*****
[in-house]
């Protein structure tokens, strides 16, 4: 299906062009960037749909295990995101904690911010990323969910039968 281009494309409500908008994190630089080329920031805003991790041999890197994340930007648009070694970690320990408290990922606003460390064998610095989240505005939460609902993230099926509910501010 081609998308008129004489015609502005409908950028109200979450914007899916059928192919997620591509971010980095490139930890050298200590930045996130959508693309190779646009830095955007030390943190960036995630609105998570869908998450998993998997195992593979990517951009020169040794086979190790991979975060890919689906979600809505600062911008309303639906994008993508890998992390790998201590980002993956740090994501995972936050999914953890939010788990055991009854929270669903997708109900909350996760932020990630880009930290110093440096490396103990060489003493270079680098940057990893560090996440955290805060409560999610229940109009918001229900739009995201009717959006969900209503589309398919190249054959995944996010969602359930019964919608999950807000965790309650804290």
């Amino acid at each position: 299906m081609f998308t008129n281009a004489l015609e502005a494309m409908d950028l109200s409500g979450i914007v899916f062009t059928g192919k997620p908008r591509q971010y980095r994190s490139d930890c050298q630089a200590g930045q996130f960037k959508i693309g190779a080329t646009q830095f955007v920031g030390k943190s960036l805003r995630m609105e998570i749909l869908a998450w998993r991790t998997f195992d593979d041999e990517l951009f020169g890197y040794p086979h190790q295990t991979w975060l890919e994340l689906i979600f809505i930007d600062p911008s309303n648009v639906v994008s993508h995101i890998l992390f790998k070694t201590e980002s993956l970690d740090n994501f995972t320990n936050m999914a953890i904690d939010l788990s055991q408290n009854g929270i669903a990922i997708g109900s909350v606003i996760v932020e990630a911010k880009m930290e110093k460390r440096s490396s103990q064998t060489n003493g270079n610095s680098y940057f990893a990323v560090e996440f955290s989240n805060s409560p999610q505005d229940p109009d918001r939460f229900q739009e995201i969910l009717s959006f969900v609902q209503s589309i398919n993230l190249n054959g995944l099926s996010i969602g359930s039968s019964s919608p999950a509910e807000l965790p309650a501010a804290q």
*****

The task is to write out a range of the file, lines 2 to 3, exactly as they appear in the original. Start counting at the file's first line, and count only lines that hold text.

């Protein structure tokens, strides 16, 4: 299906062009960037749909295990995101904690911010990323969910039968 281009494309409500908008994190630089080329920031805003991790041999890197994340930007648009070694970690320990408290990922606003460390064998610095989240505005939460609902993230099926509910501010 081609998308008129004489015609502005409908950028109200979450914007899916059928192919997620591509971010980095490139930890050298200590930045996130959508693309190779646009830095955007030390943190960036995630609105998570869908998450998993998997195992593979990517951009020169040794086979190790991979975060890919689906979600809505600062911008309303639906994008993508890998992390790998201590980002993956740090994501995972936050999914953890939010788990055991009854929270669903997708109900909350996760932020990630880009930290110093440096490396103990060489003493270079680098940057990893560090996440955290805060409560999610229940109009918001229900739009995201009717959006969900209503589309398919190249054959995944996010969602359930019964919608999950807000965790309650804290």
């Amino acid at each position: 299906m081609f998308t008129n281009a004489l015609e502005a494309m409908d950028l109200s409500g979450i914007v899916f062009t059928g192919k997620p908008r591509q971010y980095r994190s490139d930890c050298q630089a200590g930045q996130f960037k959508i693309g190779a080329t646009q830095f955007v920031g030390k943190s960036l805003r995630m609105e998570i749909l869908a998450w998993r991790t998997f195992d593979d041999e990517l951009f020169g890197y040794p086979h190790q295990t991979w975060l890919e994340l689906i979600f809505i930007d600062p911008s309303n648009v639906v994008s993508h995101i890998l992390f790998k070694t201590e980002s993956l970690d740090n994501f995972t320990n936050m999914a953890i904690d939010l788990s055991q408290n009854g929270i669903a990922i997708g109900s909350v606003i996760v932020e990630a911010k880009m930290e110093k460390r440096s490396s103990q064998t060489n003493g270079n610095s680098y940057f990893a990323v560090e996440f955290s989240n805060s409560p999610q505005d229940p109009d918001r939460f229900q739009e995201i969910l009717s959006f969900v609902q209503s589309i398919n993230l190249n054959g995944l099926s996010i969602g359930s039968s019964s919608p999950a509910e807000l965790p309650a501010a804290q």